Johnson attracted to O's new look Manager is advocate of effort to emphasize brains over brawn

December 20, 1996|By Buster Olney and Jason LaCanfora | Buster Olney and Jason LaCanfora,SUN STAFF

Even as the Orioles drove to their first playoff appearance in 13 years this fall, you got the feeling manager Davey Johnson wasn't deriving much satisfaction from the accomplishment.

He joked about how he had nothing to do, other than pick a lineup and change pitchers. Johnson saw the Orioles as a powerful, artless team -- maybe the way a car connoisseur would view a monster truck.

But the '96 Orioles have been stripped down, rebuilt, streamlined into something much more attractive to Johnson and general manager Pat Gillick.

The Orioles aren't going to break their single-season record for home runs next year. They may have trouble matching their offensive production of nearly six runs per game. Their starting -- pitching isn't much better than it was in '96; Gillick is intent on adding another left-hander, someone like Texas Rangers left-hander Darren Oliver (although that probably isn't going to happen).

But the 1997 Orioles will be vastly superior on defense, with Gold Glove candidates at second (Roberto Alomar), shortstop (Mike Bordick) and third base (Cal Ripken), and Eric Davis replacing Bobby Bonilla in the outfield. They will have more team speed, with the addition of Davis, Bordick and Jerome Walton and the subtraction of Bonilla and Eddie Murray.

The team will be better fundamentally, Gillick and Johnson say they believe, a team more capable of scoring without hitting homers.

The bullpen of the '97 Orioles will be much deeper than that of the team that started the '96 season, bolstered by the physical recoveries of Armando Benitez, Arthur Rhodes and Alan Mills and the addition of Terry Mathews.

The bench will be better. Instead of carrying three utility players who never play (Jeff Huson, Bill Ripken and Manny Alexander), Johnson will have Walton, and the likes of Jeffrey Hammonds, Tony Tarasco and Kelly Gruber fighting for jobs.

Yes, Johnson likes this team.

A lot.

"Anytime you can add some guys that can run and can catch it, you're going to help your pitching staff," he said. "I have nothing against guys who can hit out of the ballpark. But when you're up against a tough pitcher, and he's not going to make a mistake, you'd like to have the opportunity to manufacture runs.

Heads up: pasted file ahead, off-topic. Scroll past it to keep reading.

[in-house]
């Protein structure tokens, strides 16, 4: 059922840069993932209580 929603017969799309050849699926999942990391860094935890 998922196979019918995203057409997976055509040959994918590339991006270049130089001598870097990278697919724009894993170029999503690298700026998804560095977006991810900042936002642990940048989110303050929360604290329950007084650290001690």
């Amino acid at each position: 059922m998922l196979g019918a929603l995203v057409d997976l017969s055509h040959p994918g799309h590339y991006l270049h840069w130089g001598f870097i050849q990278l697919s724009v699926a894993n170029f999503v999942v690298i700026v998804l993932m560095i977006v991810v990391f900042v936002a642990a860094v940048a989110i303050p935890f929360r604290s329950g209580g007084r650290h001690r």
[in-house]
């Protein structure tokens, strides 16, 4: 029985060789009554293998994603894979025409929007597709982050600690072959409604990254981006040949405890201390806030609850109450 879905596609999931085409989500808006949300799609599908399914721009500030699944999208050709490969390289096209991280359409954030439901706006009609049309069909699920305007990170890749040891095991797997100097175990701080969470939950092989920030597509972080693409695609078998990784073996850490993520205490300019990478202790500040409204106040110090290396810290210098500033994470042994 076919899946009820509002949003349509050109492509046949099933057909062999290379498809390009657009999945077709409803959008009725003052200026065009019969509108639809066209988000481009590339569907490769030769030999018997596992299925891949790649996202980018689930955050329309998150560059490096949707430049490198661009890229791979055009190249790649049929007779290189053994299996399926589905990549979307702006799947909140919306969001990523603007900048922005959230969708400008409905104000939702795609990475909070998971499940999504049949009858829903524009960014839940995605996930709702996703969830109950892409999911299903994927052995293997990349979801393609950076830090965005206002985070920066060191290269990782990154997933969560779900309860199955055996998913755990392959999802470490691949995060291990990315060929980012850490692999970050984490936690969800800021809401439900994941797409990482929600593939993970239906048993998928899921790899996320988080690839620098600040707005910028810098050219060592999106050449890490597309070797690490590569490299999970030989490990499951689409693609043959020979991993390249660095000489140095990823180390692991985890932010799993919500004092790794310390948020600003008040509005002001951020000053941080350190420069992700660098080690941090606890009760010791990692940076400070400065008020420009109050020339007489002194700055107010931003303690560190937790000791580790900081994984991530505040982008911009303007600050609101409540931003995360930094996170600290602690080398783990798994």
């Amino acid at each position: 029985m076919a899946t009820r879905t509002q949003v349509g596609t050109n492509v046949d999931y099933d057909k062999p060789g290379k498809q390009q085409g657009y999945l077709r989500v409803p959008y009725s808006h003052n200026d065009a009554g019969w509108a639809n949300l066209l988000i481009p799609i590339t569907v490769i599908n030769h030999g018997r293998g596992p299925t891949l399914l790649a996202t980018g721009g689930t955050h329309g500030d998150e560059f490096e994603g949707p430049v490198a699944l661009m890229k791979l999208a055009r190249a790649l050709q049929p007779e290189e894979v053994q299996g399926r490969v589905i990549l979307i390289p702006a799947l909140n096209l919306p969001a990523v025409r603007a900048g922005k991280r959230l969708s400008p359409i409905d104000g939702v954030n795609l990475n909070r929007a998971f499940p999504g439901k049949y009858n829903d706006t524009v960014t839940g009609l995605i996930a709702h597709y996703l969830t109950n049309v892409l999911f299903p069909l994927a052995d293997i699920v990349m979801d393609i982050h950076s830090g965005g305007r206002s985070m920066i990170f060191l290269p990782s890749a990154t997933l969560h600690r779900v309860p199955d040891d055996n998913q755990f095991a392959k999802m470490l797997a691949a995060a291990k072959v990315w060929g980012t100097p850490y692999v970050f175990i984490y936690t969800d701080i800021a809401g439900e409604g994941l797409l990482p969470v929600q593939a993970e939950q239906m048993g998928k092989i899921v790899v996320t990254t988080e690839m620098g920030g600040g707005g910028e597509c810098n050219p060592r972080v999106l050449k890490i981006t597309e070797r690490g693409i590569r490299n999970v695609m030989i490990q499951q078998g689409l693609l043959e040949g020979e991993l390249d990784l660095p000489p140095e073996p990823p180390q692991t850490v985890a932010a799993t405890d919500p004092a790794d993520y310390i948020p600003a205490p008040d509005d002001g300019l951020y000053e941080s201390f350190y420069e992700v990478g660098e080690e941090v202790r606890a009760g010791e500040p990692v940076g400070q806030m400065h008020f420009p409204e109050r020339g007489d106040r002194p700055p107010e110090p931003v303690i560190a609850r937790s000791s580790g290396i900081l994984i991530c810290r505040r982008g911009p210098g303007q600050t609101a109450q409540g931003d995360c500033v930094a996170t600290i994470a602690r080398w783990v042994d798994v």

"We didn't do a lot of running last year. A lot of times we didn't even start runners on 3-2 counts, and that's always been a no-brainer with me."

Johnson said the infield defense could be "as good, or even better" than the Orioles' teams that he played for, with Brooks Robinson at third, Mark Belanger at short and Johnson at second, all Gold Glove winners.

"I like Cal at any position," said Johnson. "He's got the surest hands I've seen in a long time, an accurate arm, and Bordick is the same way. He's been among the leaders in fielding [percentage] several times, and that's something playing on a grass infield. Alomar's defense speaks for itself, and Palmeiro makes it look easy at first.

"I tell you what, I'm excited."

There are plenty of potential roadblocks for the Orioles, as there are for every team. Benitez, Mills and Rhodes must stay healthy. Davis must provide at least a viable force in the lineup, to keep opposing managers from continually beating the Orioles with left-handed relievers.

Jimmy Key must pitch effectively, Scott Erickson must be consistent, Mike Mussina must pitch like an ace.

Brady Anderson's production was a surprise in '96, and now the Orioles are counting on him to play a major role in '97.

There's no telling how Alomar will react to the constant abuse he's sure to get from fans in other cities next year, in the aftermath of his suspension for spitting at umpire John Hirschbeck. The Orioles again must attempt to overcome a roster overhaul, and gel, as they did in the final two months of '96.

4 But baseball insiders like the Orioles' chances.

Detroit Tigers general manager Randy Smith: "The infield is tremendous. It might be a little bold to say it, but it might be one of the best [defenses] in the history of the game. Heck, they were in the playoffs a year ago, I think they've improved themselves.

"I think everybody better in the division is better except for one team [the Yankees]. Probably right now, I'd pick Baltimore, [then] Toronto."

Philadelphia Phillies manager Terry Francona, formerly a coach in the AL: "They're going into spring training with a lot of reasons to be optimistic. Some of the problems they have, we'd love to have."

Dave Jauss, a first base coach with the Boston Red Sox and a former minor-league coordinator with the Orioles: "They played well at the end of last year -- they were a good team, a couple of outs from being right there -- and they've made some good moves.

"They've helped themselves in the bullpen, and that's probably going to carry over. They've probably lost a little bit of pop in the lineup, and they're hoping that Davis makes up for that."

ESPN analyst Peter Gammons said the two best teams in the AL are the Orioles and Blue Jays, with the Yankees "clearly" the third-best team.

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